Cystic fibrosis (CF)
Cystic fibrosis (CF) - a life-threatening disorder that causes severe lung damage and nutritional deficiencies - used to be a genetic mystery, and most people with the disease didn't live beyond their teens. But researchers have made progress in unraveling the genetic basis of CF, which has led to earlier detection. In addition, improved and more consistent treatments now allow people with CF to live into their 30s and 40s and even beyond, and to have fuller, more comfortable lives.
CF is an inherited (genetic) condition affecting the cells that produce mucus, sweat, saliva and digestive juices. Normally, these secretions are thin and slippery, but in CF, a defective gene causes the secretions to become thick and sticky. Instead of acting as a lubricant, the secretions plug up tubes, ducts and passageways, especially in the pancreas and lungs. Respiratory failure is the most dangerous consequence of CF.
Most babies born with CF are diagnosed by age 3, although mild forms of the disease may not be detected until the third, fourth or fifth decade of life. Although there's still no cure, the emerging field of gene therapy may someday help correct lung problems in people with CF.
Signs and symptoms
The specific signs and symptoms of CF can vary, depending on the severity of the disease. For example, one child with CF may have respiratory problems but not digestive problems, while another child may have both. In addition, the signs and symptoms of CF may vary with age.
In some newborns the first sign may be a blockage of the intestines (meconium ileus). This occurs when meconium — tarry, greenish-black stools normally passed by an infant in the first day or two after birth — becomes so thick it can't move through the intestines. Other signs in newborns may include a failure to grow, bulky and greasy stools (steatorrhea), and frequent respiratory infections.
The signs and symptoms of CF in children and young adults may include:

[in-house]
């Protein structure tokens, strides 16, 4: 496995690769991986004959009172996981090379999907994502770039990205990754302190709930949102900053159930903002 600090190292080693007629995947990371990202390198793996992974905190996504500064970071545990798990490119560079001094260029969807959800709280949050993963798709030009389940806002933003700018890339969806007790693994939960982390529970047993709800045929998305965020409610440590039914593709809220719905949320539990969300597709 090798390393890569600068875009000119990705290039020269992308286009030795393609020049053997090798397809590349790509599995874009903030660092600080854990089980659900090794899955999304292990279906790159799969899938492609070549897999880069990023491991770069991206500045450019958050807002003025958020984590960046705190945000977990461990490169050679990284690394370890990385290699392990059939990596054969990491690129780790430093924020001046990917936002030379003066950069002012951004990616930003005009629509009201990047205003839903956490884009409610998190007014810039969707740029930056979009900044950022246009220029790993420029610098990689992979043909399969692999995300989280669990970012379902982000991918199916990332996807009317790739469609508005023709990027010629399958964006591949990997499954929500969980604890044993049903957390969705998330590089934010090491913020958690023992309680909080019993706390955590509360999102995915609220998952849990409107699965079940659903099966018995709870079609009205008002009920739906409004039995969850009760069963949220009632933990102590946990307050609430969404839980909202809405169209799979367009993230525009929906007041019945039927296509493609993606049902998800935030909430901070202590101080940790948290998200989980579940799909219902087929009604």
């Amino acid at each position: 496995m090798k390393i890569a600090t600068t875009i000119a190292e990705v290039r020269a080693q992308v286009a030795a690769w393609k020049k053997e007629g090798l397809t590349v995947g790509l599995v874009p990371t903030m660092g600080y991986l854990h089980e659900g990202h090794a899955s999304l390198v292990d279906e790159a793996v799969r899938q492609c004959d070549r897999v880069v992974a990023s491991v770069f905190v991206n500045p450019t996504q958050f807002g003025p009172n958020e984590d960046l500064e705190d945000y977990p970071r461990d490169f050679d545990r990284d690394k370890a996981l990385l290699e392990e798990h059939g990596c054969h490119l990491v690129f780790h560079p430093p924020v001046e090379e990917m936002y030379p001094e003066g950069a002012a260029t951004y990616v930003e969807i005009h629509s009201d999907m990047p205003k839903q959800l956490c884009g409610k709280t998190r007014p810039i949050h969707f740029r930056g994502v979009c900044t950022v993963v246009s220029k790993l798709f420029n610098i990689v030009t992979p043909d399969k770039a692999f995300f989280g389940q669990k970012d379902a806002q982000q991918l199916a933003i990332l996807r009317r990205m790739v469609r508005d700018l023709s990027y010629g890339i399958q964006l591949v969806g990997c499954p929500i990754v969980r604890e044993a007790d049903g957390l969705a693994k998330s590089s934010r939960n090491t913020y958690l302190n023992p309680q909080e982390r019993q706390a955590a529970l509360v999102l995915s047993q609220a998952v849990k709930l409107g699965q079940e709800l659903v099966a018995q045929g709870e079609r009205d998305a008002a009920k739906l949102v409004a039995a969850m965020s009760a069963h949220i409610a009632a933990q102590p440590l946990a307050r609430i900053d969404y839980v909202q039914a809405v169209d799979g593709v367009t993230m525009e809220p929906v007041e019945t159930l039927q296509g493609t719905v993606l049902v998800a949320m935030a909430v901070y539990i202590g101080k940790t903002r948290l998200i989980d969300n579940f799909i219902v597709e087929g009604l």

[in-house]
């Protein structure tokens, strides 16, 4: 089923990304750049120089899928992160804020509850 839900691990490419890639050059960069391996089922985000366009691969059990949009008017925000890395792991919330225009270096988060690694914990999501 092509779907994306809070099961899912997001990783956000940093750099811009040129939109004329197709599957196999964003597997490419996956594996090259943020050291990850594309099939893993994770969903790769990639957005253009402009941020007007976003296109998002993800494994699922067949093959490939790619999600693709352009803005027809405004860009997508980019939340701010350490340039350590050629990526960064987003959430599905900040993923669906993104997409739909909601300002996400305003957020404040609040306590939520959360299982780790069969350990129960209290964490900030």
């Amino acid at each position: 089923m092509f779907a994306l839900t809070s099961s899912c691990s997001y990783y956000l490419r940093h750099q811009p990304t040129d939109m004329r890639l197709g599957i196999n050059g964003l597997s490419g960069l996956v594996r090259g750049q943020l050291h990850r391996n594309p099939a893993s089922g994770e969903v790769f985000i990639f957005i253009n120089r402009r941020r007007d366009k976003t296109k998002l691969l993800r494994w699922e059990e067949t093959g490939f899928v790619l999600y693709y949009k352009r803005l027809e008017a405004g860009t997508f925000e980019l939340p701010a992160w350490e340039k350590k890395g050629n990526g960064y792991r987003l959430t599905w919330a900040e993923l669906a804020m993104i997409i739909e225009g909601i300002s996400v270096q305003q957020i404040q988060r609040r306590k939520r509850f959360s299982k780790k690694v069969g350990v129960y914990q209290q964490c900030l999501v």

In CF, a defective gene alters a protein that regulates the normal movement of salt (sodium chloride) in and out of cells. This results in thick, sticky secretions in the respiratory and digestive tracts, as well as in the reproductive system. It also causes increased salt in sweat on the skin.
The affected gene, which is inherited from a child's parents, is known as a recessive gene. This means children need to inherit two copies of the gene, one from each parent, in order to have the disease. If children inherit only one copy, they won't develop CF, but they will be carriers and possibly pass the gene to their own children.
If two people who carry the defective gene conceive a child, there's a 25 percent chance the child will have CF, a 50 percent chance the child will be a carrier of the CF gene, and a 25 percent chance the child will neither have the disease nor be a carrier.
People who carry the CF gene are healthy and have no symptoms. In fact, it's estimated that as many as 10 million people may be carriers of a CF gene and not know it. Although parents often blame themselves when a child is born with CF, it's important to remember that nothing a parent does causes this disease.
In addition, some experts believe that an imbalance of essential fatty acids may play a role in cystic fibrosis. People with CF appear to have excessively high levels of arachidonic acid and a deficiency of another fatty acid, docosahexaenoic acid. Healthy people who carry one CF gene have fatty acid levels midway between those of people with CF and people with no genetic mutations for the disease. But the exact nature of the relationship between fatty acid levels and the gene defect that causes CF isn't clear.
The greatest risk factor for CF is a family history of the disease. If both you and your partner come from families with CF, the chances are one in four that each of your children will also have CF.
Your risk is also greater if you're of Northern European ancestry. In that case, you have a one in 29 chance of carrying the gene.